23 thoughts on “Elizabeth Gilbert”
[…] built a set of skills without formal schooling (besides a 1 year course in the army air reserve). Elizabeth Gilbert put it best, when she noted that you can learn by doing (Option B, the XMBA), or learn by learning […]
[…] cost in everything. It’s a central tenent to the XMBA and part of the reason people like Elizabeth Gilbert and David Chang pursued […]
[…] is not synonymous with learning. The Wright brothers learned more from books than at school. Elizabeth Gilbert asked, “why learn about the thing by learning about the thing, when you can learn about the thing […]
[…] lacking. Teddy Roosevelt’s parents hired tutors and took (lavish and exoitc) family trips. Elizabeth Gilbert approached trips from a different financail place, but found the same value at the end. Our post on […]
[…] Amoruso to Ezra Klein lean toward favoring real world knowledge rather than book knowledge. As Elizabeth Gilbert asked, “Why learn about the thing by learning about the thing, when you can learn about the thing […]
[…] as a manager and stepped aside as CEO. Ezra Klein said, “I can’t do teleconference calls.” Elizabeth Gilbert said “I needed to go roll around in the world.” Knowing yourself is a great […]
[…] lets you see the world. Elizabeth Gilbert started to travel because she heard to write what you know but admitted she didn’t know […]
[…] Andy Weissman spoke about evaluating founders he asks whether the company and the person can scale. Elizabeth Gilbert said she needed to write, but not in graduate school. She said that being in a room with 12 other […]
[…] say that some non-school experience was formative. Sometimes that means skipping school entirely. Elizabeth Gilbert considered an MFA degree but decided against it. Why? “Why learn about the thing by learning […]
[…] as an option different from college. You could, like David Chang, Tim Ferriss, Sophia Amoruso, or Elizabeth Gilbert consciously replace “school learning” with “life learning.” That does work, […]
[…] way to build good condition is having books around. From Elizabeth Gilbert to the Wright brothers, people praise the availability of […]
[…] When Elizabeth Gilbert thought about MFA programs she thought, why don’t I just go do cool stuff and write about […]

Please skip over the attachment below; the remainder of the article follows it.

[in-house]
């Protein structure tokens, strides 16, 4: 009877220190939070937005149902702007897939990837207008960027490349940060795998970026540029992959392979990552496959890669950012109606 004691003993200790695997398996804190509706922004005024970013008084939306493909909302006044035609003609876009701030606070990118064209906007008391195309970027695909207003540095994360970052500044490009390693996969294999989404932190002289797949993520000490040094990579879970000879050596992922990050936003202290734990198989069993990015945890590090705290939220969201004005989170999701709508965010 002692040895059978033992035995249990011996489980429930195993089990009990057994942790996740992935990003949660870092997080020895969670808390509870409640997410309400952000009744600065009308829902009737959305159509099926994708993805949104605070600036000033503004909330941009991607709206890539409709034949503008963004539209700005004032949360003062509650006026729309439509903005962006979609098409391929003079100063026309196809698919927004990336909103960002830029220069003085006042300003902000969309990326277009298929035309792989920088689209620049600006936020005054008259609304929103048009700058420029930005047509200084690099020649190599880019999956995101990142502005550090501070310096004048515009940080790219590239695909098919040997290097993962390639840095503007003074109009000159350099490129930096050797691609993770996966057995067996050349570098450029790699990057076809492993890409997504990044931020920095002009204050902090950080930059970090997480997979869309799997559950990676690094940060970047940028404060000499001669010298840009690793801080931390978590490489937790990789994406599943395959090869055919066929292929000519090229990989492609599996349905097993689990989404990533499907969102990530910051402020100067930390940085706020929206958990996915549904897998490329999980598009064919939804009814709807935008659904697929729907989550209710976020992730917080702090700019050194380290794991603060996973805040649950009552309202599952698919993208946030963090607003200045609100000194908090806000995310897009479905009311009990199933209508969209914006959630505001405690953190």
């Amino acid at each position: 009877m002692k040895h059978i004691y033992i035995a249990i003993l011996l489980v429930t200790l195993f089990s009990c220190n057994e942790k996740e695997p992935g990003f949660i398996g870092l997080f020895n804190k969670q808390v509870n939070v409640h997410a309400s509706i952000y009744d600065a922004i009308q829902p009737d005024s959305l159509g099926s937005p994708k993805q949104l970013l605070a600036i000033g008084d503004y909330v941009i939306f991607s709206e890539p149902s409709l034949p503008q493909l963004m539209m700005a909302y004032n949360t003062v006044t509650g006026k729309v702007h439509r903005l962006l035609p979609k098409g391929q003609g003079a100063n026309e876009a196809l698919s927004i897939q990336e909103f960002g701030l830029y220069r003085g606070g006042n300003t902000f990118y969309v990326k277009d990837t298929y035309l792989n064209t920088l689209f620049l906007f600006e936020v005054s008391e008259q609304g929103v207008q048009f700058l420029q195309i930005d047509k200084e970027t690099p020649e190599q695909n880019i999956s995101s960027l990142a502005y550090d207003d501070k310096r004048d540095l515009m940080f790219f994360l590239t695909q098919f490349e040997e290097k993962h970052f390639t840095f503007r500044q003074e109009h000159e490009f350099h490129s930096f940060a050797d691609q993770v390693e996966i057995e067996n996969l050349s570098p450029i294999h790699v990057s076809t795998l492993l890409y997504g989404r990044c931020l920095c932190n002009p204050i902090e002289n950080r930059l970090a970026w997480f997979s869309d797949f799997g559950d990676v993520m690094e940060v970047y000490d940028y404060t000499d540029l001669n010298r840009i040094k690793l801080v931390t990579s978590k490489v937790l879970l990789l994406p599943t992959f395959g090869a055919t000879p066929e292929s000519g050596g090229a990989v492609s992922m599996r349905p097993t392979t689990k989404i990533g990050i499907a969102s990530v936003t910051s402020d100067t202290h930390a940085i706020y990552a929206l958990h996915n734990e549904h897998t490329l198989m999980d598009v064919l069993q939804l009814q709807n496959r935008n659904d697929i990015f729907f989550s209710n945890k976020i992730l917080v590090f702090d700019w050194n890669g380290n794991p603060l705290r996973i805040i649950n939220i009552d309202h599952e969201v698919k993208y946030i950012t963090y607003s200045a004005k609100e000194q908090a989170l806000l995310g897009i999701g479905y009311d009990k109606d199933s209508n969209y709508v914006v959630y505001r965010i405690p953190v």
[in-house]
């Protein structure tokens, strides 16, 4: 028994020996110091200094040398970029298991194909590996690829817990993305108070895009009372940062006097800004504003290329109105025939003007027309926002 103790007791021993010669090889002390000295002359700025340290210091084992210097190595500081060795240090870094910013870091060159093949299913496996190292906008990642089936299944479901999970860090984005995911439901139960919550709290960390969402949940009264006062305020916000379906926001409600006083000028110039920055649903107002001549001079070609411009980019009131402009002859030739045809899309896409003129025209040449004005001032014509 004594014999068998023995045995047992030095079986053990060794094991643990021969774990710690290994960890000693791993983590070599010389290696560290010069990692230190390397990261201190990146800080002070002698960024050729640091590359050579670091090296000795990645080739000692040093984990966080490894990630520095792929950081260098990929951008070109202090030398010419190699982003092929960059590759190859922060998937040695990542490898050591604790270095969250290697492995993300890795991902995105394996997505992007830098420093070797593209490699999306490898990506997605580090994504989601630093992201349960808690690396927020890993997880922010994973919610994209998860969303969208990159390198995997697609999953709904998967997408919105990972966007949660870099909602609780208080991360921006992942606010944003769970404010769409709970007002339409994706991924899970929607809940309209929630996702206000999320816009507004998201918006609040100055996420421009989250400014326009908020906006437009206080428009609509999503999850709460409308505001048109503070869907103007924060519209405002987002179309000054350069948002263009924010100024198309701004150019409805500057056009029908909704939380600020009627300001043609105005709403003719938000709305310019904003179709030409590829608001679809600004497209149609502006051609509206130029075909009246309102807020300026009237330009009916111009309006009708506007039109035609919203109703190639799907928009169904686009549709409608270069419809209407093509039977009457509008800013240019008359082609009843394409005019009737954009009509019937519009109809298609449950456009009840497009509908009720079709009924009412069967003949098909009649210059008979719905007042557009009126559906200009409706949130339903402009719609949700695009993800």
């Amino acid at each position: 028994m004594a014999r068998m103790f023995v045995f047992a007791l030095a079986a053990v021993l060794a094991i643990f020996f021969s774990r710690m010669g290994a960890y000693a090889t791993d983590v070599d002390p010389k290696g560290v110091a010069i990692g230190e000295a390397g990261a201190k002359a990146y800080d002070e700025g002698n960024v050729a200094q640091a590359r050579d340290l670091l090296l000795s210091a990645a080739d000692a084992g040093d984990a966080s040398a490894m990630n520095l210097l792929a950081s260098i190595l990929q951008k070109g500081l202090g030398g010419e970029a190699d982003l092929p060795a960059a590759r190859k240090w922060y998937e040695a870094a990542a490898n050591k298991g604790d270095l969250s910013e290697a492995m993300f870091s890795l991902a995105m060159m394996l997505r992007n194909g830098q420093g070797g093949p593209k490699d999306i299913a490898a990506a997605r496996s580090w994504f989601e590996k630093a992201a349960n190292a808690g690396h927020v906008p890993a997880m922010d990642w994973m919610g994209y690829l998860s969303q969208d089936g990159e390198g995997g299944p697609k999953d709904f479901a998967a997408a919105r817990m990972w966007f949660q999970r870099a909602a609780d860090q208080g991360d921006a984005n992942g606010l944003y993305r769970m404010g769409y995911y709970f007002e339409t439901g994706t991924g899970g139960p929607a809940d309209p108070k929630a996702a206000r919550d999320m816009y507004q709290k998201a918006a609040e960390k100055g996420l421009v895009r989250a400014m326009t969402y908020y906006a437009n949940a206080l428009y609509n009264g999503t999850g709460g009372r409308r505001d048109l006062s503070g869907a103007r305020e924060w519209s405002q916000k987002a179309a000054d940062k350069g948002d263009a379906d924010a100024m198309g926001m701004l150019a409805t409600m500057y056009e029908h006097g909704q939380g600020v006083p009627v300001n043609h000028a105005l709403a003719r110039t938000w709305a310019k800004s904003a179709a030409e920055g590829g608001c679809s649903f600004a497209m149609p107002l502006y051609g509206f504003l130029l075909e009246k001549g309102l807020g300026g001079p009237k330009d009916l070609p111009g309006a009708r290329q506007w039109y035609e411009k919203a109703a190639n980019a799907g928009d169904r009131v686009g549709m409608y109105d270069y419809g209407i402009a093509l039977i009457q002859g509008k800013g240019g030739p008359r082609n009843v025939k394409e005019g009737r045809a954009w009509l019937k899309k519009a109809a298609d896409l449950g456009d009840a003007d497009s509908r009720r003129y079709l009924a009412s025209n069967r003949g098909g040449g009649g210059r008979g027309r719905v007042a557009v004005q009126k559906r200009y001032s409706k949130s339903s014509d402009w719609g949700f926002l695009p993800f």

[…] learned a hell of a lot. David Chang eschewed graduate school in favor of opening a restaurant. Elizabeth Gilbert, Tim Ferriss, and Seth Klarman (“I learned an enormous amount there (Mutual Shares), probably […]
[…] Kleon pointed out that every job is still a job. Elizabeth Gilbert echoed that sentiment too. Brent Beshore said he has a great job but “some days you have to […]
[…] don’t have a boss doesn’t mean you don’t have to do things you don’t like. Elizabeth Gilbert said […]
[…] Elizabeth Gilbert said “The tricky bit is starting from a place you are very curious because in six months it’s going to feel very boring and tedious because making things is very boring and tedious. Another idea is going to come along very seductively and do the dance of the seven veils in the corner of your studio and say ‘I am a much more interesting, much more exciting idea.’” […]
[…] seen snippets in the XMBA posts. Elizabeth Gilbert‘s story may be the most instructive of the […]
[…] Elizabeth Gilbert had this same idea and she too wanted to roll around in the world. […]
[…] Lepore notes, this isn’t superficial curiosity. This is I feel this in my bones curiosity. Elizabeth Gilbert explained […]
[…] to learn. Another way to express this is the DIY-MBA. When people like Troy Carter, Ezra Klein, and Elizabeth Gilbert skip school to live – they do so because of the time costs. The kind of investing Calcanis […]
[…] Ty Warner learned to sell by hitting the road. Before Ken Grossman brewed beer he ran a bike shop. Elizabeth Gilbert rolled around in the world, wrote, and repeated. Ben Carlson said, “For people trying to […]
[…] Elizabeth Gilbert‘s comments might be my favorite. “My parents would have seen (getting a degree or credentials) as a waste of money and time when you could just be out there doing the thing, and learning how to do the thing by doing the thing.” […]
[…] Elizabeth Gilbert had this realization in advance. “I need to write what I know, but I don’t know anything…I created – really intentionally – my own postgraduate MFA program.” Gilbert worked in a diner, collecting more character quirks than generous tips. Then she would hit the road and travel. One trip led to her Wyoming working as a trail cook. That turned into her first published story. […]